By Kingston Reif and Ulrika Grufman
Last week, Brett Stephens of the Wall Street Journal, published a one-sided piece about China’s ongoing nuclear force modernization, specifically its construction of 3,000 miles of underground tunnels. According to Stephens, these efforts suggest that:
1. There is good reason to believe that China has far more than the approximately 250 nuclear weapons most experts believe it possesses
2. China may be seeking the capability to “win” a nuclear exchange with the U.S.
3. The U.S. should be wary of further bilateral nuclear reductions with Russia
The Carnegie Endowment’s James Acton has already done an excellent job of exposing the tenuous assumptions that inform Stephens’ analysis and outlining the many ways in which Stephens’ fails to assess the motivations behind China’s nuclear modernization.
As Acton notes, the U.S., which possesses nearly 2,000 deployed strategic nuclear warheads and many more in reserve, would have little to fear even if China did have far more nuclear weapons than the approximately 250 warheads it is believed to possess. China on the other hand, does have understandable grounds for believing that the U.S. intention is to undermine the effectiveness of its nuclear deterrent, given that the U.S. is improving the lethality of its nuclear forces and refuses to categorically state that it does not seek to negate China’s arsenal.
The Monterey Institute’s Jeffrey Lewis offered a similar view in testimony at an October 14 hearing of the House Strategic Forces Subcommittee on the nuclear modernization programs of Russia and China:
I believe that the Chinese nuclear program is driven by a very straight desire to have the same technological capabilities, though not the same numbers as Russia and the United States. So they will try to have at least one of whatever we might have a thousand of. And I think further that both Russia and China — although this will sound very strange — do fundamentally fear the United States would use nuclear weapons first. [emphasis ours].
Acton also makes the important point that we should look at our own history before we judge China’s extensive network of underground tunnels. In the late 1970s the U.S. military evaluated over 40 suggestions for how to render the MX missile (the largest missile the U.S. ever built), invulnerable to a Soviet attack. According to a 2005 New York Times article, “The ideas included flying them around on C-5 cargo planes, shuttling them in railroad cars, trucking them down highways, and moving them through tunnels from one silo to another as in an elaborate shell game.”
The suggestion finally adopted by President Carter was a proposal to build 4600 silos for 200 MX missiles; in other words 23 silos for each missile. The plan was never adopted but as Acton reminds us, it doesn’t sound all that different from what the Chinese may be trying to achieve with their underground tunnel system.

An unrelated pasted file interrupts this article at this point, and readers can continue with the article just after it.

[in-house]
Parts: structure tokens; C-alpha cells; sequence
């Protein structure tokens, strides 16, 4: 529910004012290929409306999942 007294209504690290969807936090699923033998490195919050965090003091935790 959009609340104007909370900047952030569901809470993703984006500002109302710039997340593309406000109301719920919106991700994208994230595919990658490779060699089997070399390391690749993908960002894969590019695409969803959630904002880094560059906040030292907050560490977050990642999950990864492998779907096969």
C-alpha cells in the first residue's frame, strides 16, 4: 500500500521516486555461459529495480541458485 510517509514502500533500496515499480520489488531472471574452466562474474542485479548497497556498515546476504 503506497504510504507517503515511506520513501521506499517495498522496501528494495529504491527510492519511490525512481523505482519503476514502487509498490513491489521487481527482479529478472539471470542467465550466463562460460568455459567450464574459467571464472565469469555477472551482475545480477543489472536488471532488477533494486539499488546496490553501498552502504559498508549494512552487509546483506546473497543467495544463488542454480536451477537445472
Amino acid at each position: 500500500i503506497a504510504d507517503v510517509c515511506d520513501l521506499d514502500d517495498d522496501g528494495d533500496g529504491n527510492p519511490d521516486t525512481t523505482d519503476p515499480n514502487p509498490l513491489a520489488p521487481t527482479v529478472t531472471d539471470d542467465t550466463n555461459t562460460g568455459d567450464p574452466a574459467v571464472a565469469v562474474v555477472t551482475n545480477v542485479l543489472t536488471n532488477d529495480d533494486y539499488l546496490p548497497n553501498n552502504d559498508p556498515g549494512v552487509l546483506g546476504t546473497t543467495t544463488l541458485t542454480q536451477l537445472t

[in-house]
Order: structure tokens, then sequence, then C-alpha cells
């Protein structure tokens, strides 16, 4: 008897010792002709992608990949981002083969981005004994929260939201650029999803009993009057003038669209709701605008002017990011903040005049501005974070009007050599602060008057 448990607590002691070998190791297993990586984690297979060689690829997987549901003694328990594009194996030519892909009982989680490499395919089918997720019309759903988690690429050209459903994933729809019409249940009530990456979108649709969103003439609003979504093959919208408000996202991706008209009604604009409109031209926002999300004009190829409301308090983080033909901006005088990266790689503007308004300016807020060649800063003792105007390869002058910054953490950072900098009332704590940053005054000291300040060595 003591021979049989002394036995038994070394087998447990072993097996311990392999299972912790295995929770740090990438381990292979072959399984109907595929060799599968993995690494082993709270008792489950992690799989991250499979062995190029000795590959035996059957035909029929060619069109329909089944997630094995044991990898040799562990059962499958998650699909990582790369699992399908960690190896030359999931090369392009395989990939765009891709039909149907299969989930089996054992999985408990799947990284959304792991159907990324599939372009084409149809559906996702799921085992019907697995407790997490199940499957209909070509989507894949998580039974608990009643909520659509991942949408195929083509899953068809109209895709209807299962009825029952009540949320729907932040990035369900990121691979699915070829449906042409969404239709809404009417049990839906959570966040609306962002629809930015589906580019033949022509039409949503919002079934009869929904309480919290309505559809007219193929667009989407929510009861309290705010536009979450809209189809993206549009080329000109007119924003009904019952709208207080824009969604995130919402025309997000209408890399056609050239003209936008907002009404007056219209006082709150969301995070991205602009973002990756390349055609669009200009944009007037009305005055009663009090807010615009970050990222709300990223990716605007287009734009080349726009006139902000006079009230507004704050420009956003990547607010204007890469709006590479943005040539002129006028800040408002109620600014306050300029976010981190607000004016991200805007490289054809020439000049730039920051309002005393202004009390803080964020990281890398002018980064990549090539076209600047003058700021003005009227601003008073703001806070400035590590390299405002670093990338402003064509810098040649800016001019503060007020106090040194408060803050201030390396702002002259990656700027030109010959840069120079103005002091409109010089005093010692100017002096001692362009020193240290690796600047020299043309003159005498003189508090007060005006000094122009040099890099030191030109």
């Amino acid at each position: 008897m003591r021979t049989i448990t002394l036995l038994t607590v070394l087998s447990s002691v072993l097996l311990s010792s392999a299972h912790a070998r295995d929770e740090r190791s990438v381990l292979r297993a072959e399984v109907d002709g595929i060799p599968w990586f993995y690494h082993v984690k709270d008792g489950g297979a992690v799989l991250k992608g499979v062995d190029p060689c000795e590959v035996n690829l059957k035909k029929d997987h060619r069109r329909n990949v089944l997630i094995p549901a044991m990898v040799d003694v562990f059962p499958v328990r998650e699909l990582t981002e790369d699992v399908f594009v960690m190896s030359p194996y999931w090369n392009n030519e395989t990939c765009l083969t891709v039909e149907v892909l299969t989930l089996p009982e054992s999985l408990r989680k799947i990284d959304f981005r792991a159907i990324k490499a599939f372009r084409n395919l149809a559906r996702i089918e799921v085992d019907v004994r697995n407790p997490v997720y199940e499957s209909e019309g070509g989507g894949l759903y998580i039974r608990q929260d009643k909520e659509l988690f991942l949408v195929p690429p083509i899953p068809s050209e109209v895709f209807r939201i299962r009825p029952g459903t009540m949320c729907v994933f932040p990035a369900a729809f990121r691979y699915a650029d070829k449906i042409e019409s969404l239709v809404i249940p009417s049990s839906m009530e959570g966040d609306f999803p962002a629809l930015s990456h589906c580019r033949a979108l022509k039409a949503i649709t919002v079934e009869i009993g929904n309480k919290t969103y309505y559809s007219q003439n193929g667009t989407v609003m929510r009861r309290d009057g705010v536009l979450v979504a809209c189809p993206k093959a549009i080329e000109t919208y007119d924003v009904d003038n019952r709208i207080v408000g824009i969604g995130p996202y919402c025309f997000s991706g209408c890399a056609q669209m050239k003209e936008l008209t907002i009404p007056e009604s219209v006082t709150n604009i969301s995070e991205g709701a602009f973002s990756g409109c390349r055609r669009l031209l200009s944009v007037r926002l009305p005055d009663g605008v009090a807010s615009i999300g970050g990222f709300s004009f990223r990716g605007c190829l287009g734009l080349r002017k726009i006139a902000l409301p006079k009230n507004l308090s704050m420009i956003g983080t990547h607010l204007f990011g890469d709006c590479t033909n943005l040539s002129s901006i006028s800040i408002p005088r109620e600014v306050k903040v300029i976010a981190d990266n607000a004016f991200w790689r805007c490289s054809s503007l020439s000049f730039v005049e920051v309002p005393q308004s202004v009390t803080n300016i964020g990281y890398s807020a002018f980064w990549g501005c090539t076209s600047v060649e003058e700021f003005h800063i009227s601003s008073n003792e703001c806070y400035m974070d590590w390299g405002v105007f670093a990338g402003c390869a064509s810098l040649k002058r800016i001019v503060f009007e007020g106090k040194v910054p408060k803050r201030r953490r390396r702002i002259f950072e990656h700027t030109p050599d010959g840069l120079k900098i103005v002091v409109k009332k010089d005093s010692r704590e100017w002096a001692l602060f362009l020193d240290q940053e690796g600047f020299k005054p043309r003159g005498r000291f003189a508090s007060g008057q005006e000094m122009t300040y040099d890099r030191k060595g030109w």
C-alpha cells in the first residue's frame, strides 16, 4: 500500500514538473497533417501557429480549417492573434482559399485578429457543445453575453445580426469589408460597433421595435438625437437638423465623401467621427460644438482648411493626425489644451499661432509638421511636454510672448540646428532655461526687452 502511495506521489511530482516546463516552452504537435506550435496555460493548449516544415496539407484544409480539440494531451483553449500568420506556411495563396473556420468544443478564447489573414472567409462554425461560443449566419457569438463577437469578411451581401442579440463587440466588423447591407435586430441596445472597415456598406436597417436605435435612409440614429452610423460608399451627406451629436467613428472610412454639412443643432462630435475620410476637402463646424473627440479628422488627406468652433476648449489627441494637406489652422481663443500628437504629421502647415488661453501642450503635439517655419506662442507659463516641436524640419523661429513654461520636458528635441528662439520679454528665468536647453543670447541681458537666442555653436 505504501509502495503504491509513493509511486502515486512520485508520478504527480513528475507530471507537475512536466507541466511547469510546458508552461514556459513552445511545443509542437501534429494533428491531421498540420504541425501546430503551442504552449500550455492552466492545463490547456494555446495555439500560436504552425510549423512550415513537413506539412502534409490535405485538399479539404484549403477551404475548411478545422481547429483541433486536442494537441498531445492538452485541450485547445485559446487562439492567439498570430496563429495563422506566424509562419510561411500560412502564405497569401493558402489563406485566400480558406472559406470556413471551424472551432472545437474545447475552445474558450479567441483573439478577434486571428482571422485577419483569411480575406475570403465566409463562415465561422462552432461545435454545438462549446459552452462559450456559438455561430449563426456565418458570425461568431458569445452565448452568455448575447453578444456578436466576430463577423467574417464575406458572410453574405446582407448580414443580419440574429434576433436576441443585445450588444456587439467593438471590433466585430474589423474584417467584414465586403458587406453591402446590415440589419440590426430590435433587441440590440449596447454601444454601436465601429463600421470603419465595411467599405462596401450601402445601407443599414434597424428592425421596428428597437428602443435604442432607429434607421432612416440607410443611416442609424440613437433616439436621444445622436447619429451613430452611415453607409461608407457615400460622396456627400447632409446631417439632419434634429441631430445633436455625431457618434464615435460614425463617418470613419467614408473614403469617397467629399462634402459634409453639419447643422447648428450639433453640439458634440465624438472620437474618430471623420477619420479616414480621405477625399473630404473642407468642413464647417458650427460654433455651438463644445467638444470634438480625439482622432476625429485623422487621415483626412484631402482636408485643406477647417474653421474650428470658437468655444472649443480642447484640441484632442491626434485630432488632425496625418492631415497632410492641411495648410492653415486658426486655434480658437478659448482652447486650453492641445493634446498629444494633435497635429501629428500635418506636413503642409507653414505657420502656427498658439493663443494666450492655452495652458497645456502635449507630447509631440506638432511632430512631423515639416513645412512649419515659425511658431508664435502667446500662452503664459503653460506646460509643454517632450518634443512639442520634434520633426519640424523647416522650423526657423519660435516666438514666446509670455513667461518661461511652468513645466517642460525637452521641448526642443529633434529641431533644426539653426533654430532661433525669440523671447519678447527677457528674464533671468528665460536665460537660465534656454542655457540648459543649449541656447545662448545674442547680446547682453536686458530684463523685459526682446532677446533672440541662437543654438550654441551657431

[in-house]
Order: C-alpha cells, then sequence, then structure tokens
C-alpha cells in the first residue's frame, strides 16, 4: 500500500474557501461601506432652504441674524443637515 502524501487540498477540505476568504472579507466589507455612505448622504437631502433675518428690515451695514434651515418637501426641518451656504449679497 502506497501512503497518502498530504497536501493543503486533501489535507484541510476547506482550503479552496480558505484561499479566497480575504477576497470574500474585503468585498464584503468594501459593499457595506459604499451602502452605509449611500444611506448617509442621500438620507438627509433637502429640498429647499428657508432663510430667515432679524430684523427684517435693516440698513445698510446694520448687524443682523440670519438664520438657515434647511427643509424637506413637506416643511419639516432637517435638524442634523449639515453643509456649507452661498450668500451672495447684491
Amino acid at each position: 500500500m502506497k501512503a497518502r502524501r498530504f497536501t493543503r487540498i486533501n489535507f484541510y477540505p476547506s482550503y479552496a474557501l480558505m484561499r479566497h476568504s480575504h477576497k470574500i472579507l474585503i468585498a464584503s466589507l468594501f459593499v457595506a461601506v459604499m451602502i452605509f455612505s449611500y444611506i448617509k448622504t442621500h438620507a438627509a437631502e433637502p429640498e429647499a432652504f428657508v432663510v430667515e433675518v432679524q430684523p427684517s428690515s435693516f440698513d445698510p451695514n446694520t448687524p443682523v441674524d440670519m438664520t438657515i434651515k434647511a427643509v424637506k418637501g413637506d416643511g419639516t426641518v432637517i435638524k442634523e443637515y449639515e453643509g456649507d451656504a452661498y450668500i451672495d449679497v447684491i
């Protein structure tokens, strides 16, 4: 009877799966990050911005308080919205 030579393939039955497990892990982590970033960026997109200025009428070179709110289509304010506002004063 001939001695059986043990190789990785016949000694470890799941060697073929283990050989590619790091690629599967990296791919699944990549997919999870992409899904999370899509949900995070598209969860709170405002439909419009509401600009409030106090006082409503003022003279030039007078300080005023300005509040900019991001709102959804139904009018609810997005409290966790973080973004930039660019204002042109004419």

Still another problem with Stephens’ article is that it fails to make a compelling connection between what is supposedly happening in China and how this should affect U.S. defence policy. Concerns over Chinese (and Russian) nuclear weapons modernization has been raised by other pro-nuclear weapons advocates, including House Strategic Forces Subcommittee Chairman Rep. Michael Turner (R-OH). At the October 14 Strategic Forces Subcommittee hearing referred to above, Turner argued:
We need to understand the potential long-term consequences as Russia and China modernize their nuclear arsenal while we sit back and simply maintain our aging nuclear forces
While the U.S. should clearly be cognizant of and attempt to understand the motivations behind Russian and Chinese nuclear modernization programs, that doesn’t mean America should blindly follow the same path as Russia and China. As Kingston wrote in a 2009 article,
That Washington doesn’t follow the same approach to maintaining its forces as Russia, China, Britain, or France isn’t a sign of weakness or neglect. After all, constantly churning out new systems isn’t necessarily the mark of a more reliable, credible, or threatening force. In so far as the United States has pursued a different approach from other countries, it is because this approach has proven to be remarkably effective.
Moreover, worst case assumptions about Russian and Chinese modernization efforts could lead to ill-informed decisions about appropriate U.S. nuclear force levels and stockpile maintenance activities. Preventing the use of nuclear weapons by Russia or China “require[s] not “more” deterrence,” Jeffrey Lewis told Rep. Turner, “but continued attention from the United States to ensure that our overwhelming capacity to deter Russia and China is both effective and stable. “
Former National Security Advisor Brent Scowcroft was thinking on a related wavelength at a Senate Foreign Relations Committee hearing on the New START treaty last summer:
Modernization for the sake of modernization, in light of the comments that Senator Lugar has made about the overall defense budget, is a separate question. Some things need to be modernized in order to be safe, secure and reliable. Other things don’t need to be. And I would not put modernization itself as a key to what we need to — we need to do.
Now that’s sound advice.